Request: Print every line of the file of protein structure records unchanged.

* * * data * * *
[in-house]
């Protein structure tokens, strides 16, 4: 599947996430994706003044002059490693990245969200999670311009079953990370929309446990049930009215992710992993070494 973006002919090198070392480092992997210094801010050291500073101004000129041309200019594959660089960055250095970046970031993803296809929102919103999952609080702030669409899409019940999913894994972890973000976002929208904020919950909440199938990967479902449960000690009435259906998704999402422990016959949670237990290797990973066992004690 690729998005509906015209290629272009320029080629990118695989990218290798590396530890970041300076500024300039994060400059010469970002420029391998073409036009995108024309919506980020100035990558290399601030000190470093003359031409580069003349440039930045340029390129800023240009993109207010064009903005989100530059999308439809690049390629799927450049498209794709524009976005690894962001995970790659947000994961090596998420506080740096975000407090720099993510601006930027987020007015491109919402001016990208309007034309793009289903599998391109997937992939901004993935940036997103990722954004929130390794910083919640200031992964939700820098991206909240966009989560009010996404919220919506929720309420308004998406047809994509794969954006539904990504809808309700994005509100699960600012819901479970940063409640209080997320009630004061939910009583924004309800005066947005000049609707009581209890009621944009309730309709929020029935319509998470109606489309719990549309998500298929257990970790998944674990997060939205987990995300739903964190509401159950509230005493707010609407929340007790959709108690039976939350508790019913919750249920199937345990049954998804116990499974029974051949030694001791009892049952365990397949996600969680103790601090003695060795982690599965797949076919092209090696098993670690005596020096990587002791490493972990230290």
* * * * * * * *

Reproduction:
[in-house]
């Protein structure tokens, strides 16, 4: 599947996430994706003044002059490693990245969200999670311009079953990370929309446990049930009215992710992993070494 973006002919090198070392480092992997210094801010050291500073101004000129041309200019594959660089960055250095970046970031993803296809929102919103999952609080702030669409899409019940999913894994972890973000976002929208904020919950909440199938990967479902449960000690009435259906998704999402422990016959949670237990290797990973066992004690 690729998005509906015209290629272009320029080629990118695989990218290798590396530890970041300076500024300039994060400059010469970002420029391998073409036009995108024309919506980020100035990558290399601030000190470093003359031409580069003349440039930045340029390129800023240009993109207010064009903005989100530059999308439809690049390629799927450049498209794709524009976005690894962001995970790659947000994961090596998420506080740096975000407090720099993510601006930027987020007015491109919402001016990208309007034309793009289903599998391109997937992939901004993935940036997103990722954004929130390794910083919640200031992964939700820098991206909240966009989560009010996404919220919506929720309420308004998406047809994509794969954006539904990504809808309700994005509100699960600012819901479970940063409640209080997320009630004061939910009583924004309800005066947005000049609707009581209890009621944009309730309709929020029935319509998470109606489309719990549309998500298929257990970790998944674990997060939205987990995300739903964190509401159950509230005493707010609407929340007790959709108690039976939350508790019913919750249920199937345990049954998804116990499974029974051949030694001791009892049952365990397949996600969680103790601090003695060795982690599965797949076919092209090696098993670690005596020096990587002791490493972990230290």